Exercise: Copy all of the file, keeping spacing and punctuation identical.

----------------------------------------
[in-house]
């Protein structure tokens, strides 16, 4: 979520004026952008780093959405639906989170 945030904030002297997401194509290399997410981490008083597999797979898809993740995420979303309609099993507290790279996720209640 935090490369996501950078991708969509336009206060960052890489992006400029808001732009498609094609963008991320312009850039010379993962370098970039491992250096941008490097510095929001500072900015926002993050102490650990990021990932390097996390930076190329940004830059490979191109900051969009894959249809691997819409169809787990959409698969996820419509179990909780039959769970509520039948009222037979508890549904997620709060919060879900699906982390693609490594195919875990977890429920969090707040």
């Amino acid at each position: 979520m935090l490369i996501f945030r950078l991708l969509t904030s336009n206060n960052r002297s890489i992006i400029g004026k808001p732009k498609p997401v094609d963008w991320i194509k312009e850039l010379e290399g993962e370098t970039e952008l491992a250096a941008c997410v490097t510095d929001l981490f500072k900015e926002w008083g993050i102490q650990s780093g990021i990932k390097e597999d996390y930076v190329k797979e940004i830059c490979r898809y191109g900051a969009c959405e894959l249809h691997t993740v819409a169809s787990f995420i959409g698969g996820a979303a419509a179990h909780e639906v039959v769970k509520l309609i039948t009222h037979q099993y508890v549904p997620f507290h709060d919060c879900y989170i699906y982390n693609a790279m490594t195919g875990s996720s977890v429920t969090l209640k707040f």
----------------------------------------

[in-house]
């Protein structure tokens, strides 16, 4: 979520004026952008780093959405639906989170 945030904030002297997401194509290399997410981490008083597999797979898809993740995420979303309609099993507290790279996720209640 935090490369996501950078991708969509336009206060960052890489992006400029808001732009498609094609963008991320312009850039010379993962370098970039491992250096941008490097510095929001500072900015926002993050102490650990990021990932390097996390930076190329940004830059490979191109900051969009894959249809691997819409169809787990959409698969996820419509179990909780039959769970509520039948009222037979508890549904997620709060919060879900699906982390693609490594195919875990977890429920969090707040």
């Amino acid at each position: 979520m935090l490369i996501f945030r950078l991708l969509t904030s336009n206060n960052r002297s890489i992006i400029g004026k808001p732009k498609p997401v094609d963008w991320i194509k312009e850039l010379e290399g993962e370098t970039e952008l491992a250096a941008c997410v490097t510095d929001l981490f500072k900015e926002w008083g993050i102490q650990s780093g990021i990932k390097e597999d996390y930076v190329k797979e940004i830059c490979r898809y191109g900051a969009c959405e894959l249809h691997t993740v819409a169809s787990f995420i959409g698969g996820a979303a419509a179990h909780e639906v039959v769970k509520l309609i039948t009222h037979q099993y508890v549904p997620f507290h709060d919060c879900y989170i699906y982390n693609a790279m490594t195919g875990s996720s977890v429920t969090l209640k707040f």